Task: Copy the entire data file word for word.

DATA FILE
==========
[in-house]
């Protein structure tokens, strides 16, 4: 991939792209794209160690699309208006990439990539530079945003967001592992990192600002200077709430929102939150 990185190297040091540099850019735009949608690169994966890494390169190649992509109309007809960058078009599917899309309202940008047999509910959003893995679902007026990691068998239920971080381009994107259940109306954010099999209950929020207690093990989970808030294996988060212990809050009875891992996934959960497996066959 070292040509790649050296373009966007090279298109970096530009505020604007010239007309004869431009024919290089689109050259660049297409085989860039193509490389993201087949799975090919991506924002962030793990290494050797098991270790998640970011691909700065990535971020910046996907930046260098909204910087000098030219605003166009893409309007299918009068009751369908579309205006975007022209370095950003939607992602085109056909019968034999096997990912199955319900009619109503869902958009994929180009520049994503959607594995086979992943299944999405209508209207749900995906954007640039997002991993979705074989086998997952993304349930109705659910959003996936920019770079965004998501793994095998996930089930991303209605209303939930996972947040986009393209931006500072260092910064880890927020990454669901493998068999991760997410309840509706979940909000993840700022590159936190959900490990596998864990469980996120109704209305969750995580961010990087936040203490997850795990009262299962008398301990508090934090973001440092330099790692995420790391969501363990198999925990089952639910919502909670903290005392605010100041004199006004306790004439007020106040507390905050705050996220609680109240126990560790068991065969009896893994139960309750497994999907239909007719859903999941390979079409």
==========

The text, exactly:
[in-house]
């Protein structure tokens, strides 16, 4: 991939792209794209160690699309208006990439990539530079945003967001592992990192600002200077709430929102939150 990185190297040091540099850019735009949608690169994966890494390169190649992509109309007809960058078009599917899309309202940008047999509910959003893995679902007026990691068998239920971080381009994107259940109306954010099999209950929020207690093990989970808030294996988060212990809050009875891992996934959960497996066959 070292040509790649050296373009966007090279298109970096530009505020604007010239007309004869431009024919290089689109050259660049297409085989860039193509490389993201087949799975090919991506924002962030793990290494050797098991270790998640970011691909700065990535971020910046996907930046260098909204910087000098030219605003166009893409309007299918009068009751369908579309205006975007022209370095950003939607992602085109056909019968034999096997990912199955319900009619109503869902958009994929180009520049994503959607594995086979992943299944999405209508209207749900995906954007640039997002991993979705074989086998997952993304349930109705659910959003996936920019770079965004998501793994095998996930089930991303209605209303939930996972947040986009393209931006500072260092910064880890927020990454669901493998068999991760997410309840509706979940909000993840700022590159936190959900490990596998864990469980996120109704209305969750995580961010990087936040203490997850795990009262299962008398301990508090934090973001440092330099790692995420790391969501363990198999925990089952639910919502909670903290005392605010100041004199006004306790004439007020106040507390905050705050996220609680109240126990560790068991065969009896893994139960309750497994999907239909007719859903999941390979079409």